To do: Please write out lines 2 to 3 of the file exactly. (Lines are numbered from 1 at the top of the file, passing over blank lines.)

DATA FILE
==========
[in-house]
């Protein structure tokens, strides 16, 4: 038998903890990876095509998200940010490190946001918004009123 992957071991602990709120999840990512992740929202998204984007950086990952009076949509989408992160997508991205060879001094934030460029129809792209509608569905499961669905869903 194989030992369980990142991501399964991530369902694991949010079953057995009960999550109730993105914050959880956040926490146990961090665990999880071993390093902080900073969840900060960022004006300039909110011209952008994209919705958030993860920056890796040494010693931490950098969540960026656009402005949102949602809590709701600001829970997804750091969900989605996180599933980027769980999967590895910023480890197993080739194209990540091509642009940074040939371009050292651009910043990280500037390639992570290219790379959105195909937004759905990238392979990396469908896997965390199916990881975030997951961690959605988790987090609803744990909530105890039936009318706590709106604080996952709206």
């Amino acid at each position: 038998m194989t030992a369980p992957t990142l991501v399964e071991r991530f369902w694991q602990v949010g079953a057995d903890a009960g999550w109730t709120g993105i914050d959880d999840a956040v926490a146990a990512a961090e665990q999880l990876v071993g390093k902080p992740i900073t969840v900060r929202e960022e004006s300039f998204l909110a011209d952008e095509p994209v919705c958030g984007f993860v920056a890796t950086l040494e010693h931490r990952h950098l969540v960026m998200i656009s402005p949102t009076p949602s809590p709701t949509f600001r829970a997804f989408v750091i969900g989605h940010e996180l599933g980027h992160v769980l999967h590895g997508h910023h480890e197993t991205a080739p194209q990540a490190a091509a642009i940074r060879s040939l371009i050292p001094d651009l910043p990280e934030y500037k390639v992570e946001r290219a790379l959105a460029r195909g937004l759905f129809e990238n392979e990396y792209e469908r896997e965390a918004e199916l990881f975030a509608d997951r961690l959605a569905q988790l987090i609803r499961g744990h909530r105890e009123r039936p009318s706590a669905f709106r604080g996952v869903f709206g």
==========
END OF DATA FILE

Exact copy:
């Protein structure tokens, strides 16, 4: 038998903890990876095509998200940010490190946001918004009123 992957071991602990709120999840990512992740929202998204984007950086990952009076949509989408992160997508991205060879001094934030460029129809792209509608569905499961669905869903 194989030992369980990142991501399964991530369902694991949010079953057995009960999550109730993105914050959880956040926490146990961090665990999880071993390093902080900073969840900060960022004006300039909110011209952008994209919705958030993860920056890796040494010693931490950098969540960026656009402005949102949602809590709701600001829970997804750091969900989605996180599933980027769980999967590895910023480890197993080739194209990540091509642009940074040939371009050292651009910043990280500037390639992570290219790379959105195909937004759905990238392979990396469908896997965390199916990881975030997951961690959605988790987090609803744990909530105890039936009318706590709106604080996952709206």
């Amino acid at each position: 038998m194989t030992a369980p992957t990142l991501v399964e071991r991530f369902w694991q602990v949010g079953a057995d903890a009960g999550w109730t709120g993105i914050d959880d999840a956040v926490a146990a990512a961090e665990q999880l990876v071993g390093k902080p992740i900073t969840v900060r929202e960022e004006s300039f998204l909110a011209d952008e095509p994209v919705c958030g984007f993860v920056a890796t950086l040494e010693h931490r990952h950098l969540v960026m998200i656009s402005p949102t009076p949602s809590p709701t949509f600001r829970a997804f989408v750091i969900g989605h940010e996180l599933g980027h992160v769980l999967h590895g997508h910023h480890e197993t991205a080739p194209q990540a490190a091509a642009i940074r060879s040939l371009i050292p001094d651009l910043p990280e934030y500037k390639v992570e946001r290219a790379l959105a460029r195909g937004l759905f129809e990238n392979e990396y792209e469908r896997e965390a918004e199916l990881f975030a509608d997951r961690l959605a569905q988790l987090i609803r499961g744990h909530r105890e009123r039936p009318s706590a669905f709106r604080g996952v869903f709206g």